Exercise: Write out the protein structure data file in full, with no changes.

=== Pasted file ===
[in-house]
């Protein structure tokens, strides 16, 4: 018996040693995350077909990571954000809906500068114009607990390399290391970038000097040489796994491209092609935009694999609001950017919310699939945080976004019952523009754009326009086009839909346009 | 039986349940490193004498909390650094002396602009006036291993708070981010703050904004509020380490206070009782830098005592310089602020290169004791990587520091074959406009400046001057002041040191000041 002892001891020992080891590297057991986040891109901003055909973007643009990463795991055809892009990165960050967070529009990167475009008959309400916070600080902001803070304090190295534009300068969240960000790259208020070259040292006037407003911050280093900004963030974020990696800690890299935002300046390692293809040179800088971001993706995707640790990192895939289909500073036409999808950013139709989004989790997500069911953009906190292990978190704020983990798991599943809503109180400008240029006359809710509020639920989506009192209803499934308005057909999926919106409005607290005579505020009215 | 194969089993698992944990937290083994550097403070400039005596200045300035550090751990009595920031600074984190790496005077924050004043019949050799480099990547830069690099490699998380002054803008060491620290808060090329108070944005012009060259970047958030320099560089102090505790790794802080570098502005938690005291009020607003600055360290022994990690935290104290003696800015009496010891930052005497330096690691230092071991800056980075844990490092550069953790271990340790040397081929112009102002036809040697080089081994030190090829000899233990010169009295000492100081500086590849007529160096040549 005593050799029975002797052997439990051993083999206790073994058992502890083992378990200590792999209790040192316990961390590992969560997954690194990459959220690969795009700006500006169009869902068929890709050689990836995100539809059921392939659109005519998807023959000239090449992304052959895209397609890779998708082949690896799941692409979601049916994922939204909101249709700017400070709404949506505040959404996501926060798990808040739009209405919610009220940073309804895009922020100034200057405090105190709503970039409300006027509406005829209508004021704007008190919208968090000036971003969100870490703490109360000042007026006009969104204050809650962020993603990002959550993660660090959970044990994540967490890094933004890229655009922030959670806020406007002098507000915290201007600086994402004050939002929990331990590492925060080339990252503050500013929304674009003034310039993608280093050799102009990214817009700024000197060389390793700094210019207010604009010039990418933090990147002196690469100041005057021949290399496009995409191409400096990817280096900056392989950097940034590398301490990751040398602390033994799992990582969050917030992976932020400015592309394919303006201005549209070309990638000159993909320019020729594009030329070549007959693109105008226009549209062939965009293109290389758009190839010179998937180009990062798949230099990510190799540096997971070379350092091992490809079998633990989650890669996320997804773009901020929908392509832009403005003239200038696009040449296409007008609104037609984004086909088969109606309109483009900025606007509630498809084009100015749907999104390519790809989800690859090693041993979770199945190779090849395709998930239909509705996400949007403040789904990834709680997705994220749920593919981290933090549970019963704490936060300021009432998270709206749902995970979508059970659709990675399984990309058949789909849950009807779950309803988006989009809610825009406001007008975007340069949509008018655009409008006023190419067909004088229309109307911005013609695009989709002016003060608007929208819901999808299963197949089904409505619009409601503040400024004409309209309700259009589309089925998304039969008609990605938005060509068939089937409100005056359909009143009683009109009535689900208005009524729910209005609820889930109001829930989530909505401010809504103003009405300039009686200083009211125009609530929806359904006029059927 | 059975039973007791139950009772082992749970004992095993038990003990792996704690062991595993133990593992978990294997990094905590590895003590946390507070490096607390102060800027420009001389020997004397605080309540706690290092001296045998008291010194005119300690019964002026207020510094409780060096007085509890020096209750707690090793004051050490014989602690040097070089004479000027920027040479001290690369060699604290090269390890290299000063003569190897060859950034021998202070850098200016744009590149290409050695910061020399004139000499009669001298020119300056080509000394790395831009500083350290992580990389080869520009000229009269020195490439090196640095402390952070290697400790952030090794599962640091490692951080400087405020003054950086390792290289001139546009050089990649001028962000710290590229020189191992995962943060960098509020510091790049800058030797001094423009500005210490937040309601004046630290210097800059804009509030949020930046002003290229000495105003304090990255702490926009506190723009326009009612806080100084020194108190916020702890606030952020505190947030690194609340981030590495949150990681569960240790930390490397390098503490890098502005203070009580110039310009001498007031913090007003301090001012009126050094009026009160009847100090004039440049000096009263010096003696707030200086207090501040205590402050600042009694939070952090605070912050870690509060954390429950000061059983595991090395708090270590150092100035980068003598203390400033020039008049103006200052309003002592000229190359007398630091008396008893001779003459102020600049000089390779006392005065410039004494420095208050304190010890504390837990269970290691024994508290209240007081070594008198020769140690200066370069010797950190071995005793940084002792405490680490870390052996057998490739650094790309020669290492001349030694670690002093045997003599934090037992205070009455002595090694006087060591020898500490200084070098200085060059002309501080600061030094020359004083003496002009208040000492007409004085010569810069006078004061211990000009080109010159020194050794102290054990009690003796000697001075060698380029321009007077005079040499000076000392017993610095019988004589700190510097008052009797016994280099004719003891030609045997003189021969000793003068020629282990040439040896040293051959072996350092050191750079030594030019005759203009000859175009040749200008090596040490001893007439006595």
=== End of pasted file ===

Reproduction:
[in-house]
């Protein structure tokens, strides 16, 4: 018996040693995350077909990571954000809906500068114009607990390399290391970038000097040489796994491209092609935009694999609001950017919310699939945080976004019952523009754009326009086009839909346009 | 039986349940490193004498909390650094002396602009006036291993708070981010703050904004509020380490206070009782830098005592310089602020290169004791990587520091074959406009400046001057002041040191000041 002892001891020992080891590297057991986040891109901003055909973007643009990463795991055809892009990165960050967070529009990167475009008959309400916070600080902001803070304090190295534009300068969240960000790259208020070259040292006037407003911050280093900004963030974020990696800690890299935002300046390692293809040179800088971001993706995707640790990192895939289909500073036409999808950013139709989004989790997500069911953009906190292990978190704020983990798991599943809503109180400008240029006359809710509020639920989506009192209803499934308005057909999926919106409005607290005579505020009215 | 194969089993698992944990937290083994550097403070400039005596200045300035550090751990009595920031600074984190790496005077924050004043019949050799480099990547830069690099490699998380002054803008060491620290808060090329108070944005012009060259970047958030320099560089102090505790790794802080570098502005938690005291009020607003600055360290022994990690935290104290003696800015009496010891930052005497330096690691230092071991800056980075844990490092550069953790271990340790040397081929112009102002036809040697080089081994030190090829000899233990010169009295000492100081500086590849007529160096040549 005593050799029975002797052997439990051993083999206790073994058992502890083992378990200590792999209790040192316990961390590992969560997954690194990459959220690969795009700006500006169009869902068929890709050689990836995100539809059921392939659109005519998807023959000239090449992304052959895209397609890779998708082949690896799941692409979601049916994922939204909101249709700017400070709404949506505040959404996501926060798990808040739009209405919610009220940073309804895009922020100034200057405090105190709503970039409300006027509406005829209508004021704007008190919208968090000036971003969100870490703490109360000042007026006009969104204050809650962020993603990002959550993660660090959970044990994540967490890094933004890229655009922030959670806020406007002098507000915290201007600086994402004050939002929990331990590492925060080339990252503050500013929304674009003034310039993608280093050799102009990214817009700024000197060389390793700094210019207010604009010039990418933090990147002196690469100041005057021949290399496009995409191409400096990817280096900056392989950097940034590398301490990751040398602390033994799992990582969050917030992976932020400015592309394919303006201005549209070309990638000159993909320019020729594009030329070549007959693109105008226009549209062939965009293109290389758009190839010179998937180009990062798949230099990510190799540096997971070379350092091992490809079998633990989650890669996320997804773009901020929908392509832009403005003239200038696009040449296409007008609104037609984004086909088969109606309109483009900025606007509630498809084009100015749907999104390519790809989800690859090693041993979770199945190779090849395709998930239909509705996400949007403040789904990834709680997705994220749920593919981290933090549970019963704490936060300021009432998270709206749902995970979508059970659709990675399984990309058949789909849950009807779950309803988006989009809610825009406001007008975007340069949509008018655009409008006023190419067909004088229309109307911005013609695009989709002016003060608007929208819901999808299963197949089904409505619009409601503040400024004409309209309700259009589309089925998304039969008609990605938005060509068939089937409100005056359909009143009683009109009535689900208005009524729910209005609820889930109001829930989530909505401010809504103003009405300039009686200083009211125009609530929806359904006029059927 | 059975039973007791139950009772082992749970004992095993038990003990792996704690062991595993133990593992978990294997990094905590590895003590946390507070490096607390102060800027420009001389020997004397605080309540706690290092001296045998008291010194005119300690019964002026207020510094409780060096007085509890020096209750707690090793004051050490014989602690040097070089004479000027920027040479001290690369060699604290090269390890290299000063003569190897060859950034021998202070850098200016744009590149290409050695910061020399004139000499009669001298020119300056080509000394790395831009500083350290992580990389080869520009000229009269020195490439090196640095402390952070290697400790952030090794599962640091490692951080400087405020003054950086390792290289001139546009050089990649001028962000710290590229020189191992995962943060960098509020510091790049800058030797001094423009500005210490937040309601004046630290210097800059804009509030949020930046002003290229000495105003304090990255702490926009506190723009326009009612806080100084020194108190916020702890606030952020505190947030690194609340981030590495949150990681569960240790930390490397390098503490890098502005203070009580110039310009001498007031913090007003301090001012009126050094009026009160009847100090004039440049000096009263010096003696707030200086207090501040205590402050600042009694939070952090605070912050870690509060954390429950000061059983595991090395708090270590150092100035980068003598203390400033020039008049103006200052309003002592000229190359007398630091008396008893001779003459102020600049000089390779006392005065410039004494420095208050304190010890504390837990269970290691024994508290209240007081070594008198020769140690200066370069010797950190071995005793940084002792405490680490870390052996057998490739650094790309020669290492001349030694670690002093045997003599934090037992205070009455002595090694006087060591020898500490200084070098200085060059002309501080600061030094020359004083003496002009208040000492007409004085010569810069006078004061211990000009080109010159020194050794102290054990009690003796000697001075060698380029321009007077005079040499000076000392017993610095019988004589700190510097008052009797016994280099004719003891030609045997003189021969000793003068020629282990040439040896040293051959072996350092050191750079030594030019005759203009000859175009040749200008090596040490001893007439006595």